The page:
Now we know what we’re looking to measure, it’s time to look at the metrics that can deliver the answers.
1. Monthly recurring revenue (MRR)
The amount of money a business gets from its subscription customers, recognised on a monthly business. Sometimes measured annually as annual recurring revenue or ARR.
MRR indicates your level of growth (or contraction) on a monthly basis. This is information you can use to predict future revenue, cash flow and profitability.
Churn refers to the customers who stop using or subscribing to your product over a given period of time. This can be viewed either in terms of revenue (MRR) or by customer count.
- MRR churn: The amount of monthly recurring revenue lost in a given period due to people either downgrading or not renewing their subscriptions.
- Customer churn: The number of customers who didn’t renew their subscriptions over a period of time.
For churn to be useful in your business, it needs to also give you indication of where the problem is and, in turn, why your customers are churning in the first place. For this, there are a number of considerations in terms of how you calculate churn and segment your customers.
Our guide on how to calculate churn has everything you need to know.
3. Expansion rate
Expansion rate (sometimes referred to as expansion MRR rate) is the amount of additional recurring revenue from existing customers you generate in a month. This will include any add-ons, cross-sells or upsells made by your customers.
This is a metric most commonly used by more established businesses who have moved from focussing on rapid growth through acquisition to how they can generate more revenue from already loyal customers.
It’s a great metric to show that your customers continue to see the value of your product, so much so that they increase their usage of it.
4. Customer acquisition cost (CAC)
The amount it costs your business to acquire new customers. This is a crucial metric for SaaS businesses of all sizes. After all, it doesn’t matter if you are acquiring new customers at an exponential rate, if the process of getting them on board is crippling your finances. Read our guide for more on CAC and how to manage it.
5. Customer lifetime value (CLV)
Customer lifetime value (CLV) tells you how much revenue you will make from a customer during their relationship with your company.
CLV is an important foundation for subscription businesses because it tells you how much the value of your product or service is resonating with your customers.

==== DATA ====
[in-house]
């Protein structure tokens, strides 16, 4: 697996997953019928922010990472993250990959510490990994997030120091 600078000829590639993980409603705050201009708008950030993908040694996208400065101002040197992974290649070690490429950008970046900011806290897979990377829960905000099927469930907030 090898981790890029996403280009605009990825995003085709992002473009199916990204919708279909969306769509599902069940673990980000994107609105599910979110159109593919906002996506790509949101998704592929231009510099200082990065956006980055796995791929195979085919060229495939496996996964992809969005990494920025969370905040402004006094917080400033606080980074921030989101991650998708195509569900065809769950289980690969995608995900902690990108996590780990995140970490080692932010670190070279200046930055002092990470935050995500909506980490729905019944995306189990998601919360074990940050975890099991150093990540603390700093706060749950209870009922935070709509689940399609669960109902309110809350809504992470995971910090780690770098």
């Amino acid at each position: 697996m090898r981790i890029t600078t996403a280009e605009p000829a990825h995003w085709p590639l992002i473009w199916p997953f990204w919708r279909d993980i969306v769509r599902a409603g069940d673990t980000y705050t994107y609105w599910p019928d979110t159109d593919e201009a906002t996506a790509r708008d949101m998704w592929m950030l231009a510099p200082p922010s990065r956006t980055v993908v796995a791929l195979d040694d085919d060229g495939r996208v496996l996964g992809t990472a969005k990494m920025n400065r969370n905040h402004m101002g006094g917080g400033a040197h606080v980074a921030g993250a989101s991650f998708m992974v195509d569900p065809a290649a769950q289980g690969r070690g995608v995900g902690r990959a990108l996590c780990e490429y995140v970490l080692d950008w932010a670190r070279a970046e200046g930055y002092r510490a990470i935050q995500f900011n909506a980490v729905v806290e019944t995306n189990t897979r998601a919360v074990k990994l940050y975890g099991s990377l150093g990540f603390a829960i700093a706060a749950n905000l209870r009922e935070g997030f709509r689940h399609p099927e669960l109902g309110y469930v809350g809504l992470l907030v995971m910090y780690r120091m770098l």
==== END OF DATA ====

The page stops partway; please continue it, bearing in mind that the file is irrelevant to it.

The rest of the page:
CLV also sits nicely alongside other metrics relating to churn and retention. Read our guide to customer lifetime value to find out more.
6. Average revenue per user (ARPU)
Average revenue per user (ARPU) tells you how much revenue you generate from each user over a given period of time. On the surface, this sounds very similar to customer lifetime value above but actually, the two should be used in conjunction, with ARPU used to show how customers are spending on an ongoing basis during their time as a customer rather than the entirety of the customer lifecycle.
Check out our SaaS guide to ARPU.
7. Payback period
Payback period is the time it takes for a customer to become profitable to your business. It’s a metric most focused on by newer, startup businesses who need to stay on top of their cash flow. A shorter payback period means more cash in the bank.
Payback period is directly linked to how much it’s costing to acquire new customers in the first place. Again, for startups this is a great way to keep track of your sales and marketing processes so you can focus on what’s most efficient and cost-effective, to reduce your payback period and keep that cash flowing.
Read the guide for 4 ways to reduce your payback period.
8. Renewal rate
Renewal rate is the percentage of customers that renew their subscription with you.
A measure of retention, a high renewal rate is a good sign that your customers are still getting value out of your product or service.
A low or decreasing renewal rate tells you that your customers aren’t completely satisfied, so you can dig a little deeper to find out what’s going wrong.
Using renewal rate over a period of time can also help you to forecast your revenue as you’ll have a clear view of your customers buying patterns across the subscription lifecycle - taking into account things like seasonality that might cause a drop in renewals.
9. Cost of goods sold (COGS)
Cost of goods sold (COGS) is simply the amount it costs to produce and deliver the product or service you sell. Understanding COGS in your business will help you to calculate your gross margin - that is how much you’ll have left for other services/aspects of running your business (more on gross margin below ⬇️ ).
The difficulty in measuring COGS comes with understanding which costs should be included. A general rule of thumb is to include everything that is directly related to production and delivery, including (among other things) software, headcount, and web development.
10. Gross margin
Gross margin is your total revenue minus the cost of goods sold (COGS). It’s a useful metric for tracking your revenue streams and forecasting but it is, again, important to consider what exactly you include in your COGS calculation.
SaaS businesses can also look at recurring revenue gross margin. Here, the COGS will be slightly different and include costs that contribute to retaining your customers and facilitating recurring billing - like support or customer success. (More on that from the SaaS CFO, here.)